Thursday, 17 December 2015

Kickboxing Mum Credits Debut Victory to Hypnosis

Mother of three Summer Reedy stormed to victory on her kickboxing debut.

Organised by Yeovil Fight Academy's Giles Richards and held at Club Neo, the hypnotherapist beat opponent Helen Ivey in the first round with a knockout blow after only 39 seconds.

Reedy's triumph is all the more impressive considering she trained from scratch in just 12 weeks.

"I had taken a course in self defence at Yeovil Fight Academy but I was surprised when Giles Richards suggested I train for a fight," she said.

"I love competing and enjoyed watching boxing and Mixed Martial Arts, but never in my life had I been in a fight. I love new challenges so I said yes."

Reedy had to learn the martial art K1, a form of kickboxing which permits blows to the legs and the head. No helmets are worn but she had no apprehension about fighting; her main preoccupation being mastering a complex sport and dealing with her own reactions to being punched and kicked.

"I was worried about how much I could take before I fell down and how I would react during the fight," Reedy said.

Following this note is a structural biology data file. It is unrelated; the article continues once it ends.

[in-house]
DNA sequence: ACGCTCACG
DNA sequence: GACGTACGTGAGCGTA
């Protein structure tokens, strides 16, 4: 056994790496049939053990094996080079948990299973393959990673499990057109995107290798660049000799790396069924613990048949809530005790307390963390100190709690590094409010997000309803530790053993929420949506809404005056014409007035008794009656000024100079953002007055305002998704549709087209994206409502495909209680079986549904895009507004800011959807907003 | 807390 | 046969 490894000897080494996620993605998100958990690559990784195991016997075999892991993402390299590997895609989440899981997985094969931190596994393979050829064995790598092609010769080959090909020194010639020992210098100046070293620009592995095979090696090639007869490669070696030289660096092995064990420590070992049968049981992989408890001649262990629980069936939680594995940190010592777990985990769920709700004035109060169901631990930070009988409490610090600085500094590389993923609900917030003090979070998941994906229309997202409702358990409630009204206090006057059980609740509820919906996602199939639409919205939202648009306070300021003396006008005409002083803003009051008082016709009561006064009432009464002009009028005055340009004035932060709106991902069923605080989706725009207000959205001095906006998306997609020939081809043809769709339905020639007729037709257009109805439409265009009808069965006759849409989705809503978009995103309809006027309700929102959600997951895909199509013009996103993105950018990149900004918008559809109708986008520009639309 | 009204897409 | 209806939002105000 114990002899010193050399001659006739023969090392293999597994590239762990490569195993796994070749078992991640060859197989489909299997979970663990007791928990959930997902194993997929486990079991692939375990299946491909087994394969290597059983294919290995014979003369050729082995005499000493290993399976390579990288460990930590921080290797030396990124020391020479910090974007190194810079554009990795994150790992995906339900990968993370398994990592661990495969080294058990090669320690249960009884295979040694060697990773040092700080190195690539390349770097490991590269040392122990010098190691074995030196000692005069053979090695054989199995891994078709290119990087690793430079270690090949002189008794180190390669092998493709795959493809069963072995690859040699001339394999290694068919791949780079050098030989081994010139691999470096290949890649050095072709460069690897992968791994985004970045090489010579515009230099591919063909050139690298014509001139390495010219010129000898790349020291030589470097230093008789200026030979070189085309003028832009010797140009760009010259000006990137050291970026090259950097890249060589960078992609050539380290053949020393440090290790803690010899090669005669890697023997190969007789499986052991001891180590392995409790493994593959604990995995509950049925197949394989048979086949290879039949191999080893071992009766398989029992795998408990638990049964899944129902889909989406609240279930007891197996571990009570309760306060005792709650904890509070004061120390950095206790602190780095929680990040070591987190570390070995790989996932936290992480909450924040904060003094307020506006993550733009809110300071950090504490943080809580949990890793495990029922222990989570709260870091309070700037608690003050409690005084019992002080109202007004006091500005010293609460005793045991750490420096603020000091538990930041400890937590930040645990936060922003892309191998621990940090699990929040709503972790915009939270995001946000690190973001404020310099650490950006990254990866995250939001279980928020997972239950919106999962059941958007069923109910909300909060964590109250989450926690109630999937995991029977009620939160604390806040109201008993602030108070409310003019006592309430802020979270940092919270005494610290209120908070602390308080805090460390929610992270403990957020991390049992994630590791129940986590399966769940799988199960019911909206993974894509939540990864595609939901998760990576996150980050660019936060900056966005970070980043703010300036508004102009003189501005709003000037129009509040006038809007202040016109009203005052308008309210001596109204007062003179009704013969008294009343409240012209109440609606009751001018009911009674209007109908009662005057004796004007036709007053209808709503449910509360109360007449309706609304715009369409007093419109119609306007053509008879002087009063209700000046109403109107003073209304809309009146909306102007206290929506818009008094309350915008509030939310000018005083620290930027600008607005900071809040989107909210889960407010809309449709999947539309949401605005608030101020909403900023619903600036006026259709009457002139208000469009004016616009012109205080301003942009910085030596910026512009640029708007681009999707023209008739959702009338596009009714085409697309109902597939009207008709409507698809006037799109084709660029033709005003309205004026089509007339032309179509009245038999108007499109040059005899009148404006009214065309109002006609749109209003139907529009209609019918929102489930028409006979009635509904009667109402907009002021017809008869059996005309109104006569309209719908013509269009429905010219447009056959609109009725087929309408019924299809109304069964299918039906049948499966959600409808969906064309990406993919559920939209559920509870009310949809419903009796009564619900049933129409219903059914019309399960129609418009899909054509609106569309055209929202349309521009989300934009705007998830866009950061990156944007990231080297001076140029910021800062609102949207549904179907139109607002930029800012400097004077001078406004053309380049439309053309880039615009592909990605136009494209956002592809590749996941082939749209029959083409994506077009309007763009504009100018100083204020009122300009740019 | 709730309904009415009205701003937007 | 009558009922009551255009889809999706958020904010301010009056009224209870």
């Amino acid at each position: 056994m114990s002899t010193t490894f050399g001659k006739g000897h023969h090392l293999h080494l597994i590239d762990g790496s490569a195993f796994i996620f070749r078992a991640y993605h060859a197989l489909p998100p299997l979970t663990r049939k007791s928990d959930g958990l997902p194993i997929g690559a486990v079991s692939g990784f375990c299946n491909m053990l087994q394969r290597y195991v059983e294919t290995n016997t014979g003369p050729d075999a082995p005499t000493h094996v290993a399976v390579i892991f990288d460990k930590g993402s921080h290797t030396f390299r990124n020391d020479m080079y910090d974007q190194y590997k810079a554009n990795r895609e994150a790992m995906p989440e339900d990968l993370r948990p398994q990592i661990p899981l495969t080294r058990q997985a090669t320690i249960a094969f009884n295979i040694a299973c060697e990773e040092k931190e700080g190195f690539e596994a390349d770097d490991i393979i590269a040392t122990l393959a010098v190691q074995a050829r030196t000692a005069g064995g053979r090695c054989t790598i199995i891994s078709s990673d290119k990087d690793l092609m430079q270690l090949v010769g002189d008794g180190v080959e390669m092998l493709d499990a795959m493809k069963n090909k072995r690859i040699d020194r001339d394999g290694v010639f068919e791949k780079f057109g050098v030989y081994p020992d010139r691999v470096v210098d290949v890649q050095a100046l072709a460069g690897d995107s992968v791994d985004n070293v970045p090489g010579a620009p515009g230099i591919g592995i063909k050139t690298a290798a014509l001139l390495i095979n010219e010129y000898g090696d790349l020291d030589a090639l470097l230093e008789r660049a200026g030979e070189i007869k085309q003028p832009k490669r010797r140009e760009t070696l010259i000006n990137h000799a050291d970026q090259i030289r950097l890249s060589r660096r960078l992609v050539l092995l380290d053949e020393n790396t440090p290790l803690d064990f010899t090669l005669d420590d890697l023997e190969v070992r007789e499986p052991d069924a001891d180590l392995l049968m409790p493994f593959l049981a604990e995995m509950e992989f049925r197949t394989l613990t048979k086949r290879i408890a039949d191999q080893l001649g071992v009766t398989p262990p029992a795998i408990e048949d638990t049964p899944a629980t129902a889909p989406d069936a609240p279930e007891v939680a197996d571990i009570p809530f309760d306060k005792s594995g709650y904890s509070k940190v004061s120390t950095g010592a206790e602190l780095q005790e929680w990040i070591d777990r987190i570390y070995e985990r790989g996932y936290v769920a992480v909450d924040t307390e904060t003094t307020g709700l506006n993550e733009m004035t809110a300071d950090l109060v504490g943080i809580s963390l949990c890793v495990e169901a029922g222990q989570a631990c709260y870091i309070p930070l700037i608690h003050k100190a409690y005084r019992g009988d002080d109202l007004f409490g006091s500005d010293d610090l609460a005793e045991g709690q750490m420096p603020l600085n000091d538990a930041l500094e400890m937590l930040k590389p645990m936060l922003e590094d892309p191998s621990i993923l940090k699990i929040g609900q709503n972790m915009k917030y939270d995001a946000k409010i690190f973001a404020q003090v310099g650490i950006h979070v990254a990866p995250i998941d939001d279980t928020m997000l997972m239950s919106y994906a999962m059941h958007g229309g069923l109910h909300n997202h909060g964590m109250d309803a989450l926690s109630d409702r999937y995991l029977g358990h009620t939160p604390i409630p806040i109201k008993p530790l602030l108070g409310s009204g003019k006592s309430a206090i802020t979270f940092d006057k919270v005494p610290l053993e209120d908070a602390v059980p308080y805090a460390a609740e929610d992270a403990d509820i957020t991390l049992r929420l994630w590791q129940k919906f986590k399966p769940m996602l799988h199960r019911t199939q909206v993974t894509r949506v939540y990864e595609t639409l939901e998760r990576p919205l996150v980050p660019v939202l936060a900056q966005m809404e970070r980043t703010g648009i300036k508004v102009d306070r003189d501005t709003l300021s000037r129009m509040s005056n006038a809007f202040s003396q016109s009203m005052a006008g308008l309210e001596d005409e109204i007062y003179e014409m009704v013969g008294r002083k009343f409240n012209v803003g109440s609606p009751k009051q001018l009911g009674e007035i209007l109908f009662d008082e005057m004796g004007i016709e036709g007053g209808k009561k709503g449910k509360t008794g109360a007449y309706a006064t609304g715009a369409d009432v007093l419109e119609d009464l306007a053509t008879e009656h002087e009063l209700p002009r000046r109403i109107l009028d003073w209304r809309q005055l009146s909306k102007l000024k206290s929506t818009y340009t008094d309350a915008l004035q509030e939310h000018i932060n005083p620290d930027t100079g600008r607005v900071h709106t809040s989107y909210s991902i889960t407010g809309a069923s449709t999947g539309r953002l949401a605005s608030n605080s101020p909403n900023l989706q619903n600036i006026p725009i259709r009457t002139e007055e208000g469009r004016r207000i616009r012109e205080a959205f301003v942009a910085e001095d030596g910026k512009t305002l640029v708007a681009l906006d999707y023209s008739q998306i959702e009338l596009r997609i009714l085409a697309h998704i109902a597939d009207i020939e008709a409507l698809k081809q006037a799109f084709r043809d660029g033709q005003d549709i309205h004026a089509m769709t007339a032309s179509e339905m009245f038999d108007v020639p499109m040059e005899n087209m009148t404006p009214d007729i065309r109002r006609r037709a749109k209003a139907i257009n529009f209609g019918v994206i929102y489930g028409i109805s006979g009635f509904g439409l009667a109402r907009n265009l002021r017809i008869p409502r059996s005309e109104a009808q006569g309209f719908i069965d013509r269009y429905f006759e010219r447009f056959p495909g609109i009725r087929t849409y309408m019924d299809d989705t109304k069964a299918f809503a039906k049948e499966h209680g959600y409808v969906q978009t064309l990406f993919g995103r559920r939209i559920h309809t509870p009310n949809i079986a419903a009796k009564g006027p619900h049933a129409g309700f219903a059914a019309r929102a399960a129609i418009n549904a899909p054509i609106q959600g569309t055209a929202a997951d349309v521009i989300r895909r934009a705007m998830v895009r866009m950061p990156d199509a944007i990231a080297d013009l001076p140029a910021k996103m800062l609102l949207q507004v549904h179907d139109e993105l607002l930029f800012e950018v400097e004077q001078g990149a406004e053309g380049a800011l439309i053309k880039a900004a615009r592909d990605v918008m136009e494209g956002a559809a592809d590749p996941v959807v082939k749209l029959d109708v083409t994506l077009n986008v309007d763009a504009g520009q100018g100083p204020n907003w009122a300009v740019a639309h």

"In training I got blows to the stomach, a black eye and a bloody nose - but I had to take it in order to learn. Failure is the way to the techniques of success."

Reedy credits her victory to the hypnotherapy she uses with her clients. "After training, I would come home and practice self-hypnosis, putting myself into a relaxed state of heightened awareness," she said.

"Some might think of it as meditation or mindfulness, or even as prayer. In that state, I would visualise my trainer Giles doing the combination of moves I had learned that day, then visualise myself doing the same - a bit like a tennis player imagining themselves doing Roger Federer's serve.

"Then I would practice imagery, performing that combination in my head, feeling every muscle do what it was supposed to. I think this is what helped me improve so fast."

Self-hypnosis also played an important part in Reedy's preparation on the day itself. As well as anticipating her opponent's fight plan, controlling nerves was a vital part of her strategy.

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